No evidence for high inflexible precision of prediction errors in autism during lexical processing.
journal contributionposted on 2023-08-11, 14:54 authored by Philippa L Howard, Ascensión Pagán
Research has shown that information processing differences associated with autism could impact on language and literacy development. This study tested an approach to autistic cognition that suggests learning occurs via prediction errors, and autistic people have very precise and inflexible predictions that result in more sensitivity to meaningless signal errors than non-autistic readers. We used this theoretical background to investigate whether differences in prediction coding influence how orthographic (Experiment 1) and semantic information (Experiment 2) is processed by autistic readers. Experiment 1 used a lexical decision task to test whether letter position information was processed less flexibly by autistic than non-autistic readers. Three types of letter strings: words, transposed letter and substituted letters nonwords were presented. Experiment 2 used a semantic relatedness task to test whether autistic readers processed words with high and low semantic diversity differently to non-autistic readers. Results showed similar transposed letter and semantic diversity effects for all readers; indicating that orthographic and semantic information are processed similarly by autistic and non-autistic readers; and therefore, differences in prediction coding were not evident for these lexical processing tasks.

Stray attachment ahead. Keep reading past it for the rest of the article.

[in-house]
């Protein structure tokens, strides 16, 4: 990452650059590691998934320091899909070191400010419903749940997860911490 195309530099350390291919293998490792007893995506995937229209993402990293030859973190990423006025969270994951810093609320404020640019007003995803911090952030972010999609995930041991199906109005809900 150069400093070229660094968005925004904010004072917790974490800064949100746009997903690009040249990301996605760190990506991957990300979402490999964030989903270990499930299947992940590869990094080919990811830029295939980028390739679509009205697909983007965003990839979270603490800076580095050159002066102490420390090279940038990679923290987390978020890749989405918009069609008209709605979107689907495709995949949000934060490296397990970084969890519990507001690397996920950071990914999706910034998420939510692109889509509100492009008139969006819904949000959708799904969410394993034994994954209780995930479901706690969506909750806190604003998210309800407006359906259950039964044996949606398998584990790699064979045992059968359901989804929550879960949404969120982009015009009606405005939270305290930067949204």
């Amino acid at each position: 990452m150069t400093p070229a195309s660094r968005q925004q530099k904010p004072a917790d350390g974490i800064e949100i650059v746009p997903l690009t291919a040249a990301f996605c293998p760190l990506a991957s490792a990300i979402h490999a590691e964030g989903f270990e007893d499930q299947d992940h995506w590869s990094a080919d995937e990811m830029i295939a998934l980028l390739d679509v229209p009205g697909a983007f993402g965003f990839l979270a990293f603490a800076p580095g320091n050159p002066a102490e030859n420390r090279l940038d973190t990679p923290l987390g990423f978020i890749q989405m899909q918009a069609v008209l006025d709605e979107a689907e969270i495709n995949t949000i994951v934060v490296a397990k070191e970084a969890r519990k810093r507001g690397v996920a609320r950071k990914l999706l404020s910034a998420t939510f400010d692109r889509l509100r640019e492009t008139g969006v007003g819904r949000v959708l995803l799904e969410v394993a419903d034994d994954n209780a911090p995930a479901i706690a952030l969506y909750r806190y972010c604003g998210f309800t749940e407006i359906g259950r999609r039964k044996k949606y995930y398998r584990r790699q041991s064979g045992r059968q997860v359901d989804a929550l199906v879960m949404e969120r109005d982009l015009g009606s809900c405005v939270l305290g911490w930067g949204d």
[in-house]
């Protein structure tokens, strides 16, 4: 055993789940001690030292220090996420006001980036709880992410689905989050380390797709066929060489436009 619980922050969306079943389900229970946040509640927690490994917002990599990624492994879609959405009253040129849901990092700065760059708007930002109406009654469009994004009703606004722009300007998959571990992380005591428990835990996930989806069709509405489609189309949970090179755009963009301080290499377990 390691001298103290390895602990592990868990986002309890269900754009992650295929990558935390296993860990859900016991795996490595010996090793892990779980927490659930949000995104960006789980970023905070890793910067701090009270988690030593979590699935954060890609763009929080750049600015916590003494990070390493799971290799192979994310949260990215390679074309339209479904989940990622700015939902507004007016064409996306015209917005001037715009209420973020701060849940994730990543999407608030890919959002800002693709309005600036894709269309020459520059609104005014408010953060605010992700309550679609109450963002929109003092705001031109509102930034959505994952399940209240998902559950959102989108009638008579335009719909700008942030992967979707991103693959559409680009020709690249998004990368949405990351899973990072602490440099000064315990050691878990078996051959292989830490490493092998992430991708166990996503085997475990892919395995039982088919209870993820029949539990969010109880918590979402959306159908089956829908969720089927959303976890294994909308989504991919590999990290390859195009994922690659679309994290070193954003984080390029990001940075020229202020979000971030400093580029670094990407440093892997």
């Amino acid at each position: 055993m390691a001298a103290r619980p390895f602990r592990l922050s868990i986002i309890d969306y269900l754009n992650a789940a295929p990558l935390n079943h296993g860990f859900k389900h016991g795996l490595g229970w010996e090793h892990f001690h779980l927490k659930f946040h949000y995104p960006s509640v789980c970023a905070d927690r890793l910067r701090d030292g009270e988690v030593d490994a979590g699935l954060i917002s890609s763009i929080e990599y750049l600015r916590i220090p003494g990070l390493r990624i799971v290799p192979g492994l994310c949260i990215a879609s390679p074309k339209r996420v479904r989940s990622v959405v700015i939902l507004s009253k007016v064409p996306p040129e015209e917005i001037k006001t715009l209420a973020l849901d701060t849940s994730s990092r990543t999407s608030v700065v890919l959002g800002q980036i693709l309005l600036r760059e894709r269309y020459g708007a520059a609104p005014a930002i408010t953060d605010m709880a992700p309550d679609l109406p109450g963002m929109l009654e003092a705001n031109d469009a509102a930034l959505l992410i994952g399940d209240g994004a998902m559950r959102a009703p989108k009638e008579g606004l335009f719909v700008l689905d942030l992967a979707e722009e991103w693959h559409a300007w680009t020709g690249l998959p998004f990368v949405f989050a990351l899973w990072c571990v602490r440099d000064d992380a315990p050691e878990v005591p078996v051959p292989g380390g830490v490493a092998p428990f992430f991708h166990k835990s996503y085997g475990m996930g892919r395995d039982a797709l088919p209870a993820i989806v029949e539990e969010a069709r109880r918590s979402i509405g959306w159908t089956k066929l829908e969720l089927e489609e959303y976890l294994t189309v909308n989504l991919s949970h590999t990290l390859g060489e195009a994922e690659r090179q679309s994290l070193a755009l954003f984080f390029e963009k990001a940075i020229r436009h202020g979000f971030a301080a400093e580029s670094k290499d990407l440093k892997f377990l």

Author affiliationSchool of Psychology and Vision Sciences, University of Leicester
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